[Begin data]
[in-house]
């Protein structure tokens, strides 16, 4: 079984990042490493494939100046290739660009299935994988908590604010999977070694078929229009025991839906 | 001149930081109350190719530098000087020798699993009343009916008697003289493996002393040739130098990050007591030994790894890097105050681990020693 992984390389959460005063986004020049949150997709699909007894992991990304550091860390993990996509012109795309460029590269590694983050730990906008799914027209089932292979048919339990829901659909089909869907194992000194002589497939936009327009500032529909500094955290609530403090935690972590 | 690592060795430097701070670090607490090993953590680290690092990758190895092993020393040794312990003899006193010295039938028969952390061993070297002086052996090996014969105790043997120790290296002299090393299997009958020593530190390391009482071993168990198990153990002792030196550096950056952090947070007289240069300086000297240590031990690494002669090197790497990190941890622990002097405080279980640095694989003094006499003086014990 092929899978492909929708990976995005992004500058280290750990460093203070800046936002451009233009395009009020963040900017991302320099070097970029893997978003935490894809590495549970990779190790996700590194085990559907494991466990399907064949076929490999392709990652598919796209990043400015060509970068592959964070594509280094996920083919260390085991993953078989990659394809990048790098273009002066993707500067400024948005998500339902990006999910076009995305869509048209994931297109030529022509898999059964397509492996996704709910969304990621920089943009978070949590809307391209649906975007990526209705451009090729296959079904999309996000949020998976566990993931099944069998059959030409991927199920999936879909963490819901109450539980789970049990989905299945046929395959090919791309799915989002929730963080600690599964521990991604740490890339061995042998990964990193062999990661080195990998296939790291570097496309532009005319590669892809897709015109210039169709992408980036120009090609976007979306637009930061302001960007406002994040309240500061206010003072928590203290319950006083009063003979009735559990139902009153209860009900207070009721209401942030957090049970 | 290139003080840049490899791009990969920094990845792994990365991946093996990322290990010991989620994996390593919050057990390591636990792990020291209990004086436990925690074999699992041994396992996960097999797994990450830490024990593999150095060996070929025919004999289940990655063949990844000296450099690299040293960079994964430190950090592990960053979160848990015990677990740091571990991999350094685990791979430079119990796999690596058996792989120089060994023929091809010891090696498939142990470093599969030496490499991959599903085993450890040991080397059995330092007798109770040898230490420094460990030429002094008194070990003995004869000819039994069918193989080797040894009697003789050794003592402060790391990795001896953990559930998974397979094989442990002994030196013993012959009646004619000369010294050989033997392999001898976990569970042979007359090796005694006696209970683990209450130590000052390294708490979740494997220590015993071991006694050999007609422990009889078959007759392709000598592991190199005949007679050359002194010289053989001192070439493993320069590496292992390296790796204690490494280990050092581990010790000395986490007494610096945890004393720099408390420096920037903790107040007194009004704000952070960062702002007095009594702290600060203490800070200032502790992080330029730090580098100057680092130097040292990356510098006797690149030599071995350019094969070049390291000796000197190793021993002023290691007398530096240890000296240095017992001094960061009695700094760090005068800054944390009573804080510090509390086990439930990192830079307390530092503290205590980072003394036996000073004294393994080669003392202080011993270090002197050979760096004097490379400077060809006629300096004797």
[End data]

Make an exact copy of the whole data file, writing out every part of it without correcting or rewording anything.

[in-house]
């Protein structure tokens, strides 16, 4: 079984990042490493494939100046290739660009299935994988908590604010999977070694078929229009025991839906 | 001149930081109350190719530098000087020798699993009343009916008697003289493996002393040739130098990050007591030994790894890097105050681990020693 992984390389959460005063986004020049949150997709699909007894992991990304550091860390993990996509012109795309460029590269590694983050730990906008799914027209089932292979048919339990829901659909089909869907194992000194002589497939936009327009500032529909500094955290609530403090935690972590 | 690592060795430097701070670090607490090993953590680290690092990758190895092993020393040794312990003899006193010295039938028969952390061993070297002086052996090996014969105790043997120790290296002299090393299997009958020593530190390391009482071993168990198990153990002792030196550096950056952090947070007289240069300086000297240590031990690494002669090197790497990190941890622990002097405080279980640095694989003094006499003086014990 092929899978492909929708990976995005992004500058280290750990460093203070800046936002451009233009395009009020963040900017991302320099070097970029893997978003935490894809590495549970990779190790996700590194085990559907494991466990399907064949076929490999392709990652598919796209990043400015060509970068592959964070594509280094996920083919260390085991993953078989990659394809990048790098273009002066993707500067400024948005998500339902990006999910076009995305869509048209994931297109030529022509898999059964397509492996996704709910969304990621920089943009978070949590809307391209649906975007990526209705451009090729296959079904999309996000949020998976566990993931099944069998059959030409991927199920999936879909963490819901109450539980789970049990989905299945046929395959090919791309799915989002929730963080600690599964521990991604740490890339061995042998990964990193062999990661080195990998296939790291570097496309532009005319590669892809897709015109210039169709992408980036120009090609976007979306637009930061302001960007406002994040309240500061206010003072928590203290319950006083009063003979009735559990139902009153209860009900207070009721209401942030957090049970 | 290139003080840049490899791009990969920094990845792994990365991946093996990322290990010991989620994996390593919050057990390591636990792990020291209990004086436990925690074999699992041994396992996960097999797994990450830490024990593999150095060996070929025919004999289940990655063949990844000296450099690299040293960079994964430190950090592990960053979160848990015990677990740091571990991999350094685990791979430079119990796999690596058996792989120089060994023929091809010891090696498939142990470093599969030496490499991959599903085993450890040991080397059995330092007798109770040898230490420094460990030429002094008194070990003995004869000819039994069918193989080797040894009697003789050794003592402060790391990795001896953990559930998974397979094989442990002994030196013993012959009646004619000369010294050989033997392999001898976990569970042979007359090796005694006696209970683990209450130590000052390294708490979740494997220590015993071991006694050999007609422990009889078959007759392709000598592991190199005949007679050359002194010289053989001192070439493993320069590496292992390296790796204690490494280990050092581990010790000395986490007494610096945890004393720099408390420096920037903790107040007194009004704000952070960062702002007095009594702290600060203490800070200032502790992080330029730090580098100057680092130097040292990356510098006797690149030599071995350019094969070049390291000796000197190793021993002023290691007398530096240890000296240095017992001094960061009695700094760090005068800054944390009573804080510090509390086990439930990192830079307390530092503290205590980072003394036996000073004294393994080669003392202080011993270090002197050979760096004097490379400077060809006629300096004797």